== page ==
If you are unhappy with the TDLR‘s decision regarding your property tax professional license, you may need to move forward with an appeal and have your case heard before an Administrative Law Judge. If this happens, it could significantly increase the amount of time it takes to resolve your case.
Can the TDLR Revoke My Property Tax Professional License?
Yes, the TDLR has the authority to impose sanctions when they find complaints against property tax professionals valid. However, there may be alternative options to license suspension or revocation, such as educational opportunities, remedial training, or other plans of action. Your license defense attorney will work tirelessly to help you secure the most favorable outcome in your case and protect your career.
Do I Need an Attorney to Represent Me?
Legally, you are under no obligation to obtain an attorney. However, when defending your property tax professional license, having an experienced attorney advocating for your rights could make all the difference in the outcome of your case. The TDLR likely understands the rules and regulations more than you do. Take steps to properly defend yourself by getting a powerful legal advocate on your side.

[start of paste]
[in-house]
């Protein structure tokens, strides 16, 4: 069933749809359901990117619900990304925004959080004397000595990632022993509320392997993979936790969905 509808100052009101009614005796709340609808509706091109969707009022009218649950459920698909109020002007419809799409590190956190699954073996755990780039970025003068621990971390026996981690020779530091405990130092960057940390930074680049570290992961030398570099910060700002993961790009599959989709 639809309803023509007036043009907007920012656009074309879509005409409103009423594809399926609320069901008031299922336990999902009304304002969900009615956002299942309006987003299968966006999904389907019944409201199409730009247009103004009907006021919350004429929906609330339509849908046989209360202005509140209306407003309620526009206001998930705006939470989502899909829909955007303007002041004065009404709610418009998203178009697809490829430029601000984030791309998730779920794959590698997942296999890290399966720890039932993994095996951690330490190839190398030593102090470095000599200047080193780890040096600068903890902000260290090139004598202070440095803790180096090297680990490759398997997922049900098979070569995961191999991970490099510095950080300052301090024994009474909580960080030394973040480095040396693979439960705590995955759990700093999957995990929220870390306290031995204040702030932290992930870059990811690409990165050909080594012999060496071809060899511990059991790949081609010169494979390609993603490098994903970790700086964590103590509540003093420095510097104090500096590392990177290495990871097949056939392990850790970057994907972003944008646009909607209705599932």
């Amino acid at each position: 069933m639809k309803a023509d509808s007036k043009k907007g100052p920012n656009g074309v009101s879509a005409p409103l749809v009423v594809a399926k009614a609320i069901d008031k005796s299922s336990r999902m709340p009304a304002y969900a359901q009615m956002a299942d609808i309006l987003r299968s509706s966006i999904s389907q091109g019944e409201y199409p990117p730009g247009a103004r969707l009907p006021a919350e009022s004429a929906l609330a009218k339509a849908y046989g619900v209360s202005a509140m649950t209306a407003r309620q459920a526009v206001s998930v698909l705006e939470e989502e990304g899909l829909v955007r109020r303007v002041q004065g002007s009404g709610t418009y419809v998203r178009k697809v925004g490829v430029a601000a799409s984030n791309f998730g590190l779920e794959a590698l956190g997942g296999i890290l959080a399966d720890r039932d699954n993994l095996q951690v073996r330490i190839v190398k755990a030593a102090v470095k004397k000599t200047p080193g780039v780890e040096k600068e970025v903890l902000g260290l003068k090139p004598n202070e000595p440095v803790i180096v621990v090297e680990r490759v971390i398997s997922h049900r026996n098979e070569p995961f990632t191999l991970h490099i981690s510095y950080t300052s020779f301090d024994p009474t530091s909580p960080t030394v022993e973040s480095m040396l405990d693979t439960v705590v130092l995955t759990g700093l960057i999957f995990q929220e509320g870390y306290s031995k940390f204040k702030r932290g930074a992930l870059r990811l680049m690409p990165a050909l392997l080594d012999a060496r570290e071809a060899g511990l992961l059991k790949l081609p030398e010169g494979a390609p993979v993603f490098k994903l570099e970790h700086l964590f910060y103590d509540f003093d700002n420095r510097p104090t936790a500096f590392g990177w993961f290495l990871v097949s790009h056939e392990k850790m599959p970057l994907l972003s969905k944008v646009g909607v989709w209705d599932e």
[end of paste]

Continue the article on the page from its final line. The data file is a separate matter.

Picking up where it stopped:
Should I Call the TDLR to Explain Myself?
It is never a good idea to contact the TDLR and respond to a complaint made against you or the TDLR‘s notice of investigation. Anything you say to TDLR investigators or the Texas Real Estate Commission (TREC) can be used against you and your license.
Although you may have the best intentions, making statements or providing responses to their questions could have a significant impact on your ability to retain or obtain your property tax professional license. If you receive a letter from the TDLR or Real Estate Commission in Texas, it is important to reach out to your attorney to discuss the contacts before you reach out to these agencies to discuss the complaint against you.
Having your attorney handle any communications with the TDLR may be in your best interests if you hope to protect your license from suspension or revocation.
Why Hire a Property Tax Professional License Defense Attorney
When allegations have been made against you, why trust Bertolino LLP to help you defend your license? If you have been notified of a complaint against your property tax professional license, you should not attempt to handle it alone.
Building a solid defense requires a wealth of legal knowledge and the experience of a Texas professional license defense attorney. At Bertolino LLP, we will leave no stone unturned when it comes to protecting your career and livelihood. There is simply too much at stake.